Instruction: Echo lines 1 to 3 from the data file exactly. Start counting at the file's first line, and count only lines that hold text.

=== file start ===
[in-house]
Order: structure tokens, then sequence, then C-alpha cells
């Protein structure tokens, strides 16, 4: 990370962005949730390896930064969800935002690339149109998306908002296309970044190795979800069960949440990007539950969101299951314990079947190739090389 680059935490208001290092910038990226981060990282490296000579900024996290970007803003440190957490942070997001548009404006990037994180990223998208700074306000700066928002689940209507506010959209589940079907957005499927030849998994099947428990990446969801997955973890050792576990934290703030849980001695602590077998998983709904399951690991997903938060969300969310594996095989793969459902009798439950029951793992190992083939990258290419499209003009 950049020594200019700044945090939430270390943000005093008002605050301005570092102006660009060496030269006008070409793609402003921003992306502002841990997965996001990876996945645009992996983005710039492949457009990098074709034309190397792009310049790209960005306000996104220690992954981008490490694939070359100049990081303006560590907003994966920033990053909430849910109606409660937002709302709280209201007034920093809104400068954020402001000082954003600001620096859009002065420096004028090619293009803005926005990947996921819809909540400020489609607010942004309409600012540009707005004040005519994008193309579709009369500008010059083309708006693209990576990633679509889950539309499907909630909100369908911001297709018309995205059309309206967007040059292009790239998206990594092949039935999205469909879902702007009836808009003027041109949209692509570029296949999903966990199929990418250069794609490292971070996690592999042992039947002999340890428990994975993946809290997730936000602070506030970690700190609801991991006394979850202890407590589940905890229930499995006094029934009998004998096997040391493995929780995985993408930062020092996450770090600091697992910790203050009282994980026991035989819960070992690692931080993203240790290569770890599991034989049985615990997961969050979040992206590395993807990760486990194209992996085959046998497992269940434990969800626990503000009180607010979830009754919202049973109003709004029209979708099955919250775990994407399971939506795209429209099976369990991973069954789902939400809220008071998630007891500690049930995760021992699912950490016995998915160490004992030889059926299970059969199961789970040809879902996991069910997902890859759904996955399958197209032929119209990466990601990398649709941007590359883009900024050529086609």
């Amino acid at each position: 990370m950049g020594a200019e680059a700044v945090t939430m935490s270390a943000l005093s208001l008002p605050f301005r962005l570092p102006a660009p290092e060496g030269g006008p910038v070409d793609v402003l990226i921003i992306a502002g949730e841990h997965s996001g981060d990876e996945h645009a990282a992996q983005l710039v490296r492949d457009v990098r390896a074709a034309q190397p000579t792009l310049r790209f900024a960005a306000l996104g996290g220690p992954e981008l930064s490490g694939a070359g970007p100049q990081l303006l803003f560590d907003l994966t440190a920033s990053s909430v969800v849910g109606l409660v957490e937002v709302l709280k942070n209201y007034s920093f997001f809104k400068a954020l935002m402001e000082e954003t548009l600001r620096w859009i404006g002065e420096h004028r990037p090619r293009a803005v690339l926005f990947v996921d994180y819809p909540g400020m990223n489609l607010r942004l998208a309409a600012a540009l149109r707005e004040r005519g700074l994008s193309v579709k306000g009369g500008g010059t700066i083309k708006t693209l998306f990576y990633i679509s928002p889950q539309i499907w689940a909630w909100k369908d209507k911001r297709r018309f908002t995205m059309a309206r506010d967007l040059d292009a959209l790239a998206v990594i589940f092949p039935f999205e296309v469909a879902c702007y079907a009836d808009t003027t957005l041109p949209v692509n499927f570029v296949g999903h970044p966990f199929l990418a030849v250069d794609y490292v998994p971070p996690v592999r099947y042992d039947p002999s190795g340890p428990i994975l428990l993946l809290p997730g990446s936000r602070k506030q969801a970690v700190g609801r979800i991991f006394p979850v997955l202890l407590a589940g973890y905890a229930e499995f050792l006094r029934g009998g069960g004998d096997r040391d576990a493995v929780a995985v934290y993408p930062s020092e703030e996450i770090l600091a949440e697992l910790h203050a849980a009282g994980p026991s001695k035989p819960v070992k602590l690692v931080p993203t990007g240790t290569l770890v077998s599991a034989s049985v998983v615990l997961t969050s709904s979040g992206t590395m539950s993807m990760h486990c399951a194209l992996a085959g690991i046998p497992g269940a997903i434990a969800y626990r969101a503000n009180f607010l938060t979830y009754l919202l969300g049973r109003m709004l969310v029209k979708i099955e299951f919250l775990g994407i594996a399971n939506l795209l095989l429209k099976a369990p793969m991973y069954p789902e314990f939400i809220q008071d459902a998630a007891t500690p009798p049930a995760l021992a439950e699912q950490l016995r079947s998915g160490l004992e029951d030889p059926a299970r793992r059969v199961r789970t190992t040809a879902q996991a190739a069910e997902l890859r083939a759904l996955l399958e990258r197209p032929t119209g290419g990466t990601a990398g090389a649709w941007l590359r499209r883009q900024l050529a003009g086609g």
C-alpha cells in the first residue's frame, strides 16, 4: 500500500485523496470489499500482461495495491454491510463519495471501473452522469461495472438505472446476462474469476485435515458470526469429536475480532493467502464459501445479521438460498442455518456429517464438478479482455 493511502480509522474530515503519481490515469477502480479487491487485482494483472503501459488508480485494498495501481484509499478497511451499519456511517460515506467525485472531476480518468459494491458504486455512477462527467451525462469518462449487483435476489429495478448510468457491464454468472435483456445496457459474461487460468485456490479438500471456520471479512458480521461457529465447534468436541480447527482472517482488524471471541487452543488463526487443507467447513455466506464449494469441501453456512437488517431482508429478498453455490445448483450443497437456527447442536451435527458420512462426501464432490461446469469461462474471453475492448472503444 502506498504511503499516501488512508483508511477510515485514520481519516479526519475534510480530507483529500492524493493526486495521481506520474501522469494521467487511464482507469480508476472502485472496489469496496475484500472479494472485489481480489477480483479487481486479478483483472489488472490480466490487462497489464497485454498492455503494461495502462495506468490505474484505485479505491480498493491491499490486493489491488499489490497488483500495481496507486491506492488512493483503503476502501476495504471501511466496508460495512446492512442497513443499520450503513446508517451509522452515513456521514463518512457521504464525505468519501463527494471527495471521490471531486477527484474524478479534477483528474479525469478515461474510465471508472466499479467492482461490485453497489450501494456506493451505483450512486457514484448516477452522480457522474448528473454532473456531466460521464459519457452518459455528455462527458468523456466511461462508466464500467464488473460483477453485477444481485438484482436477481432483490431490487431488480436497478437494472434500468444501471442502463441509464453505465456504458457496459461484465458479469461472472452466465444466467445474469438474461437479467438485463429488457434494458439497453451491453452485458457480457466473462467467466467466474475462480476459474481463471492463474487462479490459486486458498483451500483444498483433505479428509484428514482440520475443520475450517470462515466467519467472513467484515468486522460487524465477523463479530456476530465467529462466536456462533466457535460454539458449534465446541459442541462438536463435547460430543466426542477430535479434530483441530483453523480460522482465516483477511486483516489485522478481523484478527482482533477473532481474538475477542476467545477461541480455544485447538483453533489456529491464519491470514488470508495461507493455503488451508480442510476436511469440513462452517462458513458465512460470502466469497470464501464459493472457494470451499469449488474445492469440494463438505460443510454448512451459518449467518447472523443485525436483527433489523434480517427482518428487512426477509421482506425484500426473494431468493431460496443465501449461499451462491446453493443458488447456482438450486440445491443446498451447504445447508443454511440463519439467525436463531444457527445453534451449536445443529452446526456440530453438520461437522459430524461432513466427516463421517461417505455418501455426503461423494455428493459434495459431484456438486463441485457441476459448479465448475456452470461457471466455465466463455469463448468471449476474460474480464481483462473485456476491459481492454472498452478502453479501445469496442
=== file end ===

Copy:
[in-house]
Order: structure tokens, then sequence, then C-alpha cells
């Protein structure tokens, strides 16, 4: 990370962005949730390896930064969800935002690339149109998306908002296309970044190795979800069960949440990007539950969101299951314990079947190739090389 680059935490208001290092910038990226981060990282490296000579900024996290970007803003440190957490942070997001548009404006990037994180990223998208700074306000700066928002689940209507506010959209589940079907957005499927030849998994099947428990990446969801997955973890050792576990934290703030849980001695602590077998998983709904399951690991997903938060969300969310594996095989793969459902009798439950029951793992190992083939990258290419499209003009 950049020594200019700044945090939430270390943000005093008002605050301005570092102006660009060496030269006008070409793609402003921003992306502002841990997965996001990876996945645009992996983005710039492949457009990098074709034309190397792009310049790209960005306000996104220690992954981008490490694939070359100049990081303006560590907003994966920033990053909430849910109606409660937002709302709280209201007034920093809104400068954020402001000082954003600001620096859009002065420096004028090619293009803005926005990947996921819809909540400020489609607010942004309409600012540009707005004040005519994008193309579709009369500008010059083309708006693209990576990633679509889950539309499907909630909100369908911001297709018309995205059309309206967007040059292009790239998206990594092949039935999205469909879902702007009836808009003027041109949209692509570029296949999903966990199929990418250069794609490292971070996690592999042992039947002999340890428990994975993946809290997730936000602070506030970690700190609801991991006394979850202890407590589940905890229930499995006094029934009998004998096997040391493995929780995985993408930062020092996450770090600091697992910790203050009282994980026991035989819960070992690692931080993203240790290569770890599991034989049985615990997961969050979040992206590395993807990760486990194209992996085959046998497992269940434990969800626990503000009180607010979830009754919202049973109003709004029209979708099955919250775990994407399971939506795209429209099976369990991973069954789902939400809220008071998630007891500690049930995760021992699912950490016995998915160490004992030889059926299970059969199961789970040809879902996991069910997902890859759904996955399958197209032929119209990466990601990398649709941007590359883009900024050529086609």